Hanson, Robert Murray, Capt

MIA/POW
 
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 Service Details
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Last Rank
Captain
Last Primary MOS
7598-Basic Fixed-Wing Pilot
Last MOSGroup
Pilots/Naval Flight Officers
Primary Unit
1944-Present, 7598, Missing In Action
Service Years
1942 - 1944
Official/Unofficial USMC Certificates
Golden Dragon Certificate
Shellback Certificate

Captain

 
 

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 Personal Details 

23 kb

Country of Birth
India
India
Year of Birth
1920
 
This Military Service Page was created/owned by Cpl Elizabeth Davis to remember Marine Capt Robert Murray Hanson.

If you knew or served with this Marine and have additional information or photos to support this Page, please leave a message for the Page Administrator(s) HERE.
 
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Order of the Golden Dragon Shellback


 Military Association Memberships
World War II Fallen
  1944, World War II Fallen


 Additional Information
Last Known Activity
HANSON, Robert M., 1st Lieutenant, USMCR. Father, Rev. Harry A. Hanson, 31 Brooks Ave., Newtonville, Boston, Mass + HANSON, Robert Murray, 19154, VMF-215, MAG-14, 1st MAW, FMF, New Britain area, February 3, 1944, killed in action + HANSON, Robert Murray, Captain, O-019154, USMC, from Massachusetts, Manila American Cemetery + HANSON, Robert M, CAPT, O-19154, USMC, from Massachusetts, location New Britain Island, date of loss February 3, 1944

The most successful Corsair pilot in the Navy or Marine Corps was Marine Lt. Robert Murray Hanson of VMF-215 with 25 victories - all made between August 1943 and February 1944, scoring 20 of these kills in a 17 day period. The son of missionaries, he was born in Lucknow, India, and became the heavyweight wrestling champion of the United Provinces before the war. On a bicycle trip in pre-war Europe, he was in Vienna in 1938 when the Nazis took over. He attended Hamline University in St. Paul, where he continued wrestling.

VMF-214
Hanson started his combat career with the original VMF-214, when the unit was known as the "Swashbucklers," before Pappy Boyington and the "Black Sheep" assumed the squadron number. Other pilots noted Hanson as somewhat belligerent, who easily took a dislike to other fliers. But he was an excellent gunner. On Hanson's first combat mission, August 4, 1943, he flew wing for 1stLt. Stanley "Chief" Synar. Returning from a strafing run against the Shortlands, the Swashbucklers were jumped by the Japanese. One pounced on Chief, dived and then came up beneath him. His gunfire struck the cockpit and injured Synar. But Hanson got behind Synar's attacker, and "shot his ass off," only to get shot up himself, his Corsair taking a 20mm rounds between the guns, in the flap, and in the right stabilizer. In a probable case of mistaken identity, Hanson reported his victim as a Zero, although the more experienced Synar described the white spinner, in-line engine, and rows of exhaust stacks that almost certainly indicated a Ki-61 Tony. Later that month, in a landing mix-up, he stomped on his brakes, flipping over and destroying his Corsair (#18072). The next day, August 26, Hanson scored his second victory on a B-24 escort. His supercharger was acting up, and he lagged behind his division, permitting him to surprise a lone Zero that rashly attacked the Corsairs. Hanson's first shots had little effect, but he closed in, gave another burst, and the Zero flamed from the wing root and went down.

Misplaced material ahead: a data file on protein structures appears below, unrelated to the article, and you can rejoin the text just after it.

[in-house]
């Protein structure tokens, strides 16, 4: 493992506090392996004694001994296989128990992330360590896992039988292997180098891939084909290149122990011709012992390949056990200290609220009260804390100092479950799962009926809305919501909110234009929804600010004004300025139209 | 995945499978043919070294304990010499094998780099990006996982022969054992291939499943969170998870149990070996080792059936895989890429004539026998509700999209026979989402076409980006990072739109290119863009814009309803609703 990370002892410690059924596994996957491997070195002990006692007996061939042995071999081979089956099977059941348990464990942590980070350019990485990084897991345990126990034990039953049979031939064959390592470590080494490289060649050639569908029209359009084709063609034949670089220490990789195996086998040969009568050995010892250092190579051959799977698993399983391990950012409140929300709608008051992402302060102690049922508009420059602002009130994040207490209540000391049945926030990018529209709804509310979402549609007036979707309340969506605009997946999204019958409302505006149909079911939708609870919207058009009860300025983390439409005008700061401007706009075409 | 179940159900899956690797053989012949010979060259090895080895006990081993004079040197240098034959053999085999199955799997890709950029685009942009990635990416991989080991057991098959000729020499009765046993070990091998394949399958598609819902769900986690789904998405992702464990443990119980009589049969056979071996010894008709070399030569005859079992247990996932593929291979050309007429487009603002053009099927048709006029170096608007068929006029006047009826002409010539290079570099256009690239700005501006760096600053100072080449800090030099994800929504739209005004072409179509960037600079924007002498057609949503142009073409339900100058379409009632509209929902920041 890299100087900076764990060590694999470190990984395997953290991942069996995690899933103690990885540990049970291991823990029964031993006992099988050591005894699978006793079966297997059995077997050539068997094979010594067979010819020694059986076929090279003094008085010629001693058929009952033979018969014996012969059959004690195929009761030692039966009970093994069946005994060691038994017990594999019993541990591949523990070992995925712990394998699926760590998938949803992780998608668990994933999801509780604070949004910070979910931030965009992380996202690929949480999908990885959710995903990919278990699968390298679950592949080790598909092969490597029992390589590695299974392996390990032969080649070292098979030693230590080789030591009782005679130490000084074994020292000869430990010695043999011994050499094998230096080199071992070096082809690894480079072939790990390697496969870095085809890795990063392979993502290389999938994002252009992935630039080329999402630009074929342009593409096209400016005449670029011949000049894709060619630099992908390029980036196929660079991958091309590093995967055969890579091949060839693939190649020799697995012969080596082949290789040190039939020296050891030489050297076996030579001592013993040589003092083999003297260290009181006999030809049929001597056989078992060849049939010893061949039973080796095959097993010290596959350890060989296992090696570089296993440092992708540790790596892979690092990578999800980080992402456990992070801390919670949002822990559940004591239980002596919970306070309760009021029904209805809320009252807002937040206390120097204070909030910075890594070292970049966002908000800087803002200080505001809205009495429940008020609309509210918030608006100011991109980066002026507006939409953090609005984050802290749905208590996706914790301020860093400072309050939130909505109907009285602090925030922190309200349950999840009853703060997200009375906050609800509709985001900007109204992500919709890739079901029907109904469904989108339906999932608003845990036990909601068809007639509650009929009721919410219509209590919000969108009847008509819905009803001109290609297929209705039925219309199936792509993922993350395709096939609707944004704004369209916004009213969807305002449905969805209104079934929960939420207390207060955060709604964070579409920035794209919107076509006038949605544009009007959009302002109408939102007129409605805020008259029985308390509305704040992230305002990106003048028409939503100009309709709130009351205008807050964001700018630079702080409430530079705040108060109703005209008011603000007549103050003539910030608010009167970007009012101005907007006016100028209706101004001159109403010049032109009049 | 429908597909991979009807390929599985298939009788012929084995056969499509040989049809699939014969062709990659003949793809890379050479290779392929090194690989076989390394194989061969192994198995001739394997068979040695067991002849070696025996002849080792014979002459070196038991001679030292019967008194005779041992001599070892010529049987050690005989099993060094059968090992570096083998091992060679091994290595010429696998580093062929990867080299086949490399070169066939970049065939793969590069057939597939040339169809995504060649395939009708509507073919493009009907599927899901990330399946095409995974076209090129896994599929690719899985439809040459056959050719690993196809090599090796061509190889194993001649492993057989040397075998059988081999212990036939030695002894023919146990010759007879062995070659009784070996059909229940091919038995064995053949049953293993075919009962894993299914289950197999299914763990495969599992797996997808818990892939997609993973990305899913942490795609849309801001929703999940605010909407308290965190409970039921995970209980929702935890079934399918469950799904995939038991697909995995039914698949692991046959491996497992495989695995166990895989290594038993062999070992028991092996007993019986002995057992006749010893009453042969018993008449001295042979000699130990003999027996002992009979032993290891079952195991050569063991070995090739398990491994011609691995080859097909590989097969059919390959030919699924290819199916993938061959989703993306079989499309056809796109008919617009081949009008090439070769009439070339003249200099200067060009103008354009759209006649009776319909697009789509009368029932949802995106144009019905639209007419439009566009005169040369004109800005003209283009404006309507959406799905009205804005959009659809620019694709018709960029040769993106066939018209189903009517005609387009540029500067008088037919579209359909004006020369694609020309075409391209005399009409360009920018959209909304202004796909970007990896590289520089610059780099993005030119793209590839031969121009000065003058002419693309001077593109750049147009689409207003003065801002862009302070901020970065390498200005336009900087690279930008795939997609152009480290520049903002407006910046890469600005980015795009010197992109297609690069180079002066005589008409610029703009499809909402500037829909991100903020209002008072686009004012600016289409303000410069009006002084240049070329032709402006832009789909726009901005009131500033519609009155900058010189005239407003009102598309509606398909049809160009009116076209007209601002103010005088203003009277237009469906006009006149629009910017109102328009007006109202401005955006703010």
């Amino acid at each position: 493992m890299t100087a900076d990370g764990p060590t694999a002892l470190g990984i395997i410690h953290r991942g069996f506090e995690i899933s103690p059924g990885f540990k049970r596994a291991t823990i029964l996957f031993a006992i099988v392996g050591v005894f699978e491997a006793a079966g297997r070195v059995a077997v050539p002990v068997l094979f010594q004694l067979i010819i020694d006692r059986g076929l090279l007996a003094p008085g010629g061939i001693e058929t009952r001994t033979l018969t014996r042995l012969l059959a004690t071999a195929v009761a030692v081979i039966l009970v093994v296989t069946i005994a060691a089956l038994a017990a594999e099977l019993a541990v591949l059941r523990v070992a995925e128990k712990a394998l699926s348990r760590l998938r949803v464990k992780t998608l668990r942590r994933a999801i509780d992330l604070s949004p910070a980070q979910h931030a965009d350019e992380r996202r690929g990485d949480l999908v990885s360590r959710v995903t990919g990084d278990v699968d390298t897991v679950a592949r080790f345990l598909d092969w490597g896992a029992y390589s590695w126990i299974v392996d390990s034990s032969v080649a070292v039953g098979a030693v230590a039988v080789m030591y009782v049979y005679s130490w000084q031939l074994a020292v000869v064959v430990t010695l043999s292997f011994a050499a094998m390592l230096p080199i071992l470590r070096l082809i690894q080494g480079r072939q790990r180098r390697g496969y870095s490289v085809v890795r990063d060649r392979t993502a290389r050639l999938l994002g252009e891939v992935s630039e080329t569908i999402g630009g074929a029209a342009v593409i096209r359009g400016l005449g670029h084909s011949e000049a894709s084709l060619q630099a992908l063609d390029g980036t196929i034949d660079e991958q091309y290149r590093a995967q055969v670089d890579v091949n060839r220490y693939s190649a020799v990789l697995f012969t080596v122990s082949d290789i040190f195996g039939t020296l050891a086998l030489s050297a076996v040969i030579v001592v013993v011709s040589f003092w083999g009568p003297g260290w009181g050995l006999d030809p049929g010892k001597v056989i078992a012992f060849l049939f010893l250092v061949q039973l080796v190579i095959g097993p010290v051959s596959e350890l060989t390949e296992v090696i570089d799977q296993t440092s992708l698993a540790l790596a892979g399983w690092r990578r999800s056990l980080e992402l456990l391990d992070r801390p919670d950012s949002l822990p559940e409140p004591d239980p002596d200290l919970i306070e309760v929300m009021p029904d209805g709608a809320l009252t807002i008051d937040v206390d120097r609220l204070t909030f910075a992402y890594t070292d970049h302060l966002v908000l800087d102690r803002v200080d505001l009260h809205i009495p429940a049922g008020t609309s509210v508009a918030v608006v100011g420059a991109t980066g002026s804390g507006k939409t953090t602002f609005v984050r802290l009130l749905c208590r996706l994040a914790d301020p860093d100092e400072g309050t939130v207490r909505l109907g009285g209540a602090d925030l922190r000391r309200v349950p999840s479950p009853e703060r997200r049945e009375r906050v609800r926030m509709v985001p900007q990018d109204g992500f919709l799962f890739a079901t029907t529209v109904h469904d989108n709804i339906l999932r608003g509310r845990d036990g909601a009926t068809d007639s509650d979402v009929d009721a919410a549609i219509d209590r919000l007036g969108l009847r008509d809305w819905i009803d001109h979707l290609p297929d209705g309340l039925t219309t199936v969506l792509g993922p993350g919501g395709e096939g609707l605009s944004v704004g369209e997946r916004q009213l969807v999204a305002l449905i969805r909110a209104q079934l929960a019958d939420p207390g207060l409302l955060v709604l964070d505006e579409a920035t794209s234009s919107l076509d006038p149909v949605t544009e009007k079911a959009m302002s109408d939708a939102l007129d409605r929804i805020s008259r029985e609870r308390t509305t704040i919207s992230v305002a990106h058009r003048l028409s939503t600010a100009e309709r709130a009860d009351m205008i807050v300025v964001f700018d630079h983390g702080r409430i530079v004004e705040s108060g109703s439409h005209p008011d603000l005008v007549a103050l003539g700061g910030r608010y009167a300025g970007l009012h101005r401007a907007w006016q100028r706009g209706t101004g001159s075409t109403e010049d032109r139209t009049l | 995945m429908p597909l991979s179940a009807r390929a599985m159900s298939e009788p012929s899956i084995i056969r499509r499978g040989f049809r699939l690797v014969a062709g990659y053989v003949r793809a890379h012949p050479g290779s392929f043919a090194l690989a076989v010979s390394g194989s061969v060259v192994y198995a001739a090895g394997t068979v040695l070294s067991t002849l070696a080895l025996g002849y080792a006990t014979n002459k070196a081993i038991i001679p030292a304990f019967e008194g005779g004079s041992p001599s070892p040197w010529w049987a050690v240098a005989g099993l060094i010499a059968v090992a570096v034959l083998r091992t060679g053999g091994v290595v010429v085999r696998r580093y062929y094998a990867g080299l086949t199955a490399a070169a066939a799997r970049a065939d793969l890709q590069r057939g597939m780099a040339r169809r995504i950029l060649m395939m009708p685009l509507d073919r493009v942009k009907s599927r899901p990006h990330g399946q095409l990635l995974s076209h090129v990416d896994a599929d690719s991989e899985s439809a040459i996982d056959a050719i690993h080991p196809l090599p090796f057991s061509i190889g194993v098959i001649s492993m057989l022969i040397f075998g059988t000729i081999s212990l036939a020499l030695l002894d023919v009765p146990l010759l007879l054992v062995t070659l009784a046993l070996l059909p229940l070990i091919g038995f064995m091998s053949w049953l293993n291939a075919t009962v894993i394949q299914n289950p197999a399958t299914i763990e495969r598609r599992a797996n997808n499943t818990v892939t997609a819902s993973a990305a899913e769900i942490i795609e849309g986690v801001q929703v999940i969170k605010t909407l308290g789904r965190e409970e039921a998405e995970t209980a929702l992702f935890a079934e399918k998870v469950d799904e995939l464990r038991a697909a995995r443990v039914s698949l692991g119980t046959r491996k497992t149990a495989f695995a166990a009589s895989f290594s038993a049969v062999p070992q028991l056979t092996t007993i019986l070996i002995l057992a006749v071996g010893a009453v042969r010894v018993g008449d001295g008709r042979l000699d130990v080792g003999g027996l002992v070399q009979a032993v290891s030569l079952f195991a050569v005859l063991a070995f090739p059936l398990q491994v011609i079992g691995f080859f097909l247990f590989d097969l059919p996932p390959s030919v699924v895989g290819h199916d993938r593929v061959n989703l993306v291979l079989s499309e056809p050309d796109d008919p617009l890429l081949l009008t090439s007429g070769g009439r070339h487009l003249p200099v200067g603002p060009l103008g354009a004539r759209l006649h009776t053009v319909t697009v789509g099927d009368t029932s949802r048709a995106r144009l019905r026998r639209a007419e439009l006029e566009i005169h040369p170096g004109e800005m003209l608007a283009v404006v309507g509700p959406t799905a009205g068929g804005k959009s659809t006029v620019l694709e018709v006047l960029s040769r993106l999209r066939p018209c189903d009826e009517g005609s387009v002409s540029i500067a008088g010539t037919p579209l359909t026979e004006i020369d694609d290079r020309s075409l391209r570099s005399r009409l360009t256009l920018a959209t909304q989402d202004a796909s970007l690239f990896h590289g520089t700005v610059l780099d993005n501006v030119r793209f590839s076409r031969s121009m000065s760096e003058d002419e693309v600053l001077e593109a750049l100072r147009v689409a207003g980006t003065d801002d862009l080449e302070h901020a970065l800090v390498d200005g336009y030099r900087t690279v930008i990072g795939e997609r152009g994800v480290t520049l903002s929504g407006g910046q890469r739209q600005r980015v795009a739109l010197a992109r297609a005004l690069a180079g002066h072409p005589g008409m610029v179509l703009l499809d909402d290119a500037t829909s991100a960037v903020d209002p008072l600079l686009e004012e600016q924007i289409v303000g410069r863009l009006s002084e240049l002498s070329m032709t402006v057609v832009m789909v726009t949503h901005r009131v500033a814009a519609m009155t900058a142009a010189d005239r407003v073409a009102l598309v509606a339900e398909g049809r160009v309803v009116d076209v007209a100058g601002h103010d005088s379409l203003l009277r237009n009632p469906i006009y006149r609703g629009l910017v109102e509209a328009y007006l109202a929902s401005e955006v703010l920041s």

VMF-215
His first combat tour with VMF-215 included the Bougainville landings on November 1, 1943. He achieved ace status that day when he downed a B5N and two A6Ms over Empress Augusta Bay at about 1345 hours. He was shot down himself and was shortly picked up unhurt from the water. But during his second combat tour, he really ran up his score, shooting down Japanese planes in clumps of three, four and five. On January 14, 1944 he downed five Zeros, on the 24th he claimed another four, on the 26th three, and on the 30th two Zeros and a Tojo. On February 3, 1944, one day before his 24th birthday, Hanson participated in a fighter sweep. On the return flight, he left his flight path to strafe a lighthouse on Cape St. George, New Ireland, that had proved troublesome as a enemy flak tower and observation post. His friends watched from above as Hanson's big blue-gray Corsair ran at the tower, its six machine guns peppering the structure. Suddenly, they were horrified to see Hanson's aircraft shudder as its wing disintegrated from flak hits. The young ace tried to ditch, but his aircraft hit the surface, cartwheeled and crashed, leaving only scattered debris. Hanson was the third and last Marine Corsair pilot to receive the Medal of Honor and the youngest.